Academic Integrity

You are expected to maintain the utmost level of academic integrity in all your academic endeavors. Please read and understand the following excerpts from a longer version of the Cornell University Code of Academic Integrity. "I didn't know it wasn't allowed" is not a valid excuse; if you are in doubt, ask.

For CS578, all of the work you submit is expected to be your own. You are not allowed to discuss homeworks or programming assignments or paper critiques with anyone except the instructor or TA's. Violation of the Academic Integrity Code very often results in failure in the course . All written work and programs must be entirely your own.

Violations of the Cornell University Code of Academic Integrity occurring in Computer Science courses are taken very seriously. We find it necessary to impress upon you now the gravity of violations of this Code. The following are excerpts from a longer version of the Cornell University Code of Academic Integrity. The exclusion of any part does not excuse ignorance of the code.


Absolute integrity is expected of every Cornell student in all academic undertakings. He/she must in no way misrepresent his/her work fraudulently or unfairly advance his/her academic status, or be a party to another student's failure to maintain academic integrity.

The maintenance of an atmosphere of academic honor and the fulfillment of the provisions of this Code are the responsibilities of the students and faculty of Cornell. All students and faculty members must refrain from any action that would violate this principle.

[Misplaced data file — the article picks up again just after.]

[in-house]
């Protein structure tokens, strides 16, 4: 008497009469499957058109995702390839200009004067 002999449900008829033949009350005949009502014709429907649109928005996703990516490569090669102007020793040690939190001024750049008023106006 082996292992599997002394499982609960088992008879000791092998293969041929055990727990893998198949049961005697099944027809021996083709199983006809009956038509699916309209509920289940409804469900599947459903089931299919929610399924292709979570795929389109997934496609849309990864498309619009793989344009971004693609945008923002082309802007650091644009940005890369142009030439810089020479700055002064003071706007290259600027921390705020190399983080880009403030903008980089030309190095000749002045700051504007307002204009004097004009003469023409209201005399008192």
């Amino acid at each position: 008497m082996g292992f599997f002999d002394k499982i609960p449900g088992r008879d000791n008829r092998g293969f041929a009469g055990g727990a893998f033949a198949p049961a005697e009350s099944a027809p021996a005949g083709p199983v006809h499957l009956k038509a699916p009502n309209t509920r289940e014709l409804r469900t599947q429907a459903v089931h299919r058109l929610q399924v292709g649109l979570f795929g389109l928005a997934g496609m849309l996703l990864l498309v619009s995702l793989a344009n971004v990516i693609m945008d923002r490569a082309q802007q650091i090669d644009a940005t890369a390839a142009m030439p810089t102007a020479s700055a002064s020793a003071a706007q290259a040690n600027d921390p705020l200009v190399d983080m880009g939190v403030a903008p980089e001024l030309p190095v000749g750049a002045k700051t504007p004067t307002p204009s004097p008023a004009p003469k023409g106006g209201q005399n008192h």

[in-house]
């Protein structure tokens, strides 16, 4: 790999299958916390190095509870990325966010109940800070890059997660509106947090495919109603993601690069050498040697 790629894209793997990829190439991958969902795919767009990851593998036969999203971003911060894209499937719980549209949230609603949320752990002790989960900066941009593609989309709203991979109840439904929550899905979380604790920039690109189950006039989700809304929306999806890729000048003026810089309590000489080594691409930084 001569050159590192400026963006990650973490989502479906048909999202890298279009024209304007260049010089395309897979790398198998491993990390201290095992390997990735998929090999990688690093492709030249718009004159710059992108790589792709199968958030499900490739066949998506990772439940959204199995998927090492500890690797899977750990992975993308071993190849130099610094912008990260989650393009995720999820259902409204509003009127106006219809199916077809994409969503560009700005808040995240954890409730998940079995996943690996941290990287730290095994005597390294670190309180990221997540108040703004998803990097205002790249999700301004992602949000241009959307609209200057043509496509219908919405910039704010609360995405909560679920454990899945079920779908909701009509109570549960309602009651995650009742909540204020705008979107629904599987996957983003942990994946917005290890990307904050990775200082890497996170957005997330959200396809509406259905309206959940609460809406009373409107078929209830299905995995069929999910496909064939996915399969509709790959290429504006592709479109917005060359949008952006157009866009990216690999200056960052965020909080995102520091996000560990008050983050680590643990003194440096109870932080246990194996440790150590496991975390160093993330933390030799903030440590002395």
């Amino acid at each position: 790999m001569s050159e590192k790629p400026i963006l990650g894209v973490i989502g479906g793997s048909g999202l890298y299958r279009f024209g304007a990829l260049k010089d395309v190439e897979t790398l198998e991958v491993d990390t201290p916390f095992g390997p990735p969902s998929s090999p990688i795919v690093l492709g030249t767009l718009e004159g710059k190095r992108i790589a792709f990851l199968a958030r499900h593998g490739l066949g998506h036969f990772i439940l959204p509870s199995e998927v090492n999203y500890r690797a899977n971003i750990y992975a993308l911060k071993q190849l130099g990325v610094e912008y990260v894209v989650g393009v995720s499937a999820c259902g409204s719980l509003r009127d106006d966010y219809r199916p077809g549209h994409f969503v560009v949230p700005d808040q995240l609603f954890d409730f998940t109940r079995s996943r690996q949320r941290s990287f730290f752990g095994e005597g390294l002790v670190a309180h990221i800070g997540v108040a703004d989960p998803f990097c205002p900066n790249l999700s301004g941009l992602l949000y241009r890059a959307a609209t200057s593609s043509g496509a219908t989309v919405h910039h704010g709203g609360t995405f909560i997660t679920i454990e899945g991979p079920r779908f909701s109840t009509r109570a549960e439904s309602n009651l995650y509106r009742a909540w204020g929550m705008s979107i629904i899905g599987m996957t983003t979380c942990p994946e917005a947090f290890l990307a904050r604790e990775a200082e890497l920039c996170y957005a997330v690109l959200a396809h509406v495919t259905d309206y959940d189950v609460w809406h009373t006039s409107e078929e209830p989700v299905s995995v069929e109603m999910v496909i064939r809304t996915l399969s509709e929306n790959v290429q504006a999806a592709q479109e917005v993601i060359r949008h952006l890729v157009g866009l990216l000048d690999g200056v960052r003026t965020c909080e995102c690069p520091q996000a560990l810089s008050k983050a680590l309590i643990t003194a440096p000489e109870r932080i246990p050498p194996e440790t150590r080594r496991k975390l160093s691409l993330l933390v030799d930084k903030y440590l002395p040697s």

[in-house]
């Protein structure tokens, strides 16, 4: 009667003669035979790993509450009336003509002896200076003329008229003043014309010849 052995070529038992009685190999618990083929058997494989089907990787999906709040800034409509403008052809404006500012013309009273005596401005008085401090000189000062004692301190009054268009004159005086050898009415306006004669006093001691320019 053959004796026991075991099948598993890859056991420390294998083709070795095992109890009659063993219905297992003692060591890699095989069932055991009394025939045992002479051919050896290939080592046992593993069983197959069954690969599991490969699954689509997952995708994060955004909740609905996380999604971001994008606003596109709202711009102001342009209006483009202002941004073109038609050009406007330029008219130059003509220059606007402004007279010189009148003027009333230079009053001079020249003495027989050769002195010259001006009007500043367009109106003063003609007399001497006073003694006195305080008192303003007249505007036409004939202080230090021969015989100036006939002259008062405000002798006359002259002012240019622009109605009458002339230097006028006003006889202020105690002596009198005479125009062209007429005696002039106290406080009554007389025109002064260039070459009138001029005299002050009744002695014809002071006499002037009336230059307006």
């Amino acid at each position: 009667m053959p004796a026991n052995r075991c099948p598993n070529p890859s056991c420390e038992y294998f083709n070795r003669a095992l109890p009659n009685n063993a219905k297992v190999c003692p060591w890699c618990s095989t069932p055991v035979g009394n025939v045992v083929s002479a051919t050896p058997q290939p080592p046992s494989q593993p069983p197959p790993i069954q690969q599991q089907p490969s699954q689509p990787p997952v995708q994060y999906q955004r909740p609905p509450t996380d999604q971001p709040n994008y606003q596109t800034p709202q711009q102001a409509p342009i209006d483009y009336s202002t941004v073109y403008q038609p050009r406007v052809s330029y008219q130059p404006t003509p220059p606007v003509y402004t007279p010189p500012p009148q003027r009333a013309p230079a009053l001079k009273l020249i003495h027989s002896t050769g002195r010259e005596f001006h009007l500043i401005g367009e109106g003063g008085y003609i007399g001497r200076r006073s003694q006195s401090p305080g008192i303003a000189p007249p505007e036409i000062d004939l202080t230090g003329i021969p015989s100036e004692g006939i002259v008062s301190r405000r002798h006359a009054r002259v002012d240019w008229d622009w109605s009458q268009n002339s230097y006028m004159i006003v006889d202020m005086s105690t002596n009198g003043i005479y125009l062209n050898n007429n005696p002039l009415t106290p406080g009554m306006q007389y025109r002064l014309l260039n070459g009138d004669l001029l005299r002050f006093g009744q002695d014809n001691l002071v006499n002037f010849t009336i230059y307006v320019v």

Definition of Academic Integrity

A student assumes responsibility for the content and integrity of the academic work he/she submits, such as papers, examinations, or reports.

A student is guilty of violating the Code, and subject to proceedings under it, if he/she:

Unless otherwise specified by the individual professor, the work you do in Computer Science courses is expected to be the result of your individual effort. The use of a computer in no way modifies the normal standards of the Code.


The penalty for any violation of this Code in Computer Science courses will be determined by the instructor according to accepted procedures. It may be failure in the course.

Computer accounts are provided for coursework only. They are not private accounts; they belong to the Department of Computer Science and the use of these accounts may be monitored in various ways. Accounts that are abused will be withdrawn.

More Information

  • Cornell University Academic Integrity Handbook. Second Edition, September 1990. Office of the University Faculty.
  • The Code of Academic Integrity and Acknowledging the Work of Others. August 1990. Office of the Dean of Faculty, Cornell
  • University.

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